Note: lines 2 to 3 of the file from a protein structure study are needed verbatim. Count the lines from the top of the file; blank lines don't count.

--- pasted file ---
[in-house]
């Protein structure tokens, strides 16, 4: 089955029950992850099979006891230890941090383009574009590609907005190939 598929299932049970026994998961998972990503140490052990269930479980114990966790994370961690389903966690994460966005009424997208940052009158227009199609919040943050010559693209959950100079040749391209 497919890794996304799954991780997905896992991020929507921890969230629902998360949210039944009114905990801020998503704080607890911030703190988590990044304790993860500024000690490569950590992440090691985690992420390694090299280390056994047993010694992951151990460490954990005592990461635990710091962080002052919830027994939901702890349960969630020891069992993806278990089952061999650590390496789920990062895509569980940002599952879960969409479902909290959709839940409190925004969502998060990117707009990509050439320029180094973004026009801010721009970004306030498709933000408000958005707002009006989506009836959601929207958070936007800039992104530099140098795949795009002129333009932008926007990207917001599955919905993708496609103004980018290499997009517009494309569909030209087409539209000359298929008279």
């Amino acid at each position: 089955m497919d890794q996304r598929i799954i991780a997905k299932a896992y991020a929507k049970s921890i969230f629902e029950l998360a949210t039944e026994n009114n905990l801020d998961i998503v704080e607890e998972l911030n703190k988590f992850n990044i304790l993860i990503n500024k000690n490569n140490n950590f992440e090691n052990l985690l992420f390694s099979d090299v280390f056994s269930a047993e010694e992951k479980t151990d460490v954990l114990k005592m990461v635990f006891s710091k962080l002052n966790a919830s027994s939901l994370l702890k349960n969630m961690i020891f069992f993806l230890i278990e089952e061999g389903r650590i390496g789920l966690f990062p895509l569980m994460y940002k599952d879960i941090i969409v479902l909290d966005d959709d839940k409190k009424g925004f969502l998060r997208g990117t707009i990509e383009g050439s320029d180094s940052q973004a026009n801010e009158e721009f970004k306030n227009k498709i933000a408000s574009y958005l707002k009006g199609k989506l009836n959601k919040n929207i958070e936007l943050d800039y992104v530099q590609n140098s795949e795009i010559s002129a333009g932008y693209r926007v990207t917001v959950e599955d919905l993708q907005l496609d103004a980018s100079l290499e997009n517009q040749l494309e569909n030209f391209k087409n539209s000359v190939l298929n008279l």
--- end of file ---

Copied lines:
């Protein structure tokens, strides 16, 4: 089955029950992850099979006891230890941090383009574009590609907005190939 598929299932049970026994998961998972990503140490052990269930479980114990966790994370961690389903966690994460966005009424997208940052009158227009199609919040943050010559693209959950100079040749391209 497919890794996304799954991780997905896992991020929507921890969230629902998360949210039944009114905990801020998503704080607890911030703190988590990044304790993860500024000690490569950590992440090691985690992420390694090299280390056994047993010694992951151990460490954990005592990461635990710091962080002052919830027994939901702890349960969630020891069992993806278990089952061999650590390496789920990062895509569980940002599952879960969409479902909290959709839940409190925004969502998060990117707009990509050439320029180094973004026009801010721009970004306030498709933000408000958005707002009006989506009836959601929207958070936007800039992104530099140098795949795009002129333009932008926007990207917001599955919905993708496609103004980018290499997009517009494309569909030209087409539209000359298929008279």
């Amino acid at each position: 089955m497919d890794q996304r598929i799954i991780a997905k299932a896992y991020a929507k049970s921890i969230f629902e029950l998360a949210t039944e026994n009114n905990l801020d998961i998503v704080e607890e998972l911030n703190k988590f992850n990044i304790l993860i990503n500024k000690n490569n140490n950590f992440e090691n052990l985690l992420f390694s099979d090299v280390f056994s269930a047993e010694e992951k479980t151990d460490v954990l114990k005592m990461v635990f006891s710091k962080l002052n966790a919830s027994s939901l994370l702890k349960n969630m961690i020891f069992f993806l230890i278990e089952e061999g389903r650590i390496g789920l966690f990062p895509l569980m994460y940002k599952d879960i941090i969409v479902l909290d966005d959709d839940k409190k009424g925004f969502l998060r997208g990117t707009i990509e383009g050439s320029d180094s940052q973004a026009n801010e009158e721009f970004k306030n227009k498709i933000a408000s574009y958005l707002k009006g199609k989506l009836n959601k919040n929207i958070e936007l943050d800039y992104v530099q590609n140098s795949e795009i010559s002129a333009g932008y693209r926007v990207t917001v959950e599955d919905l993708q907005l496609d103004a980018s100079l290499e997009n517009q040749l494309e569909n030209f391209k087409n539209s000359v190939l298929n008279l």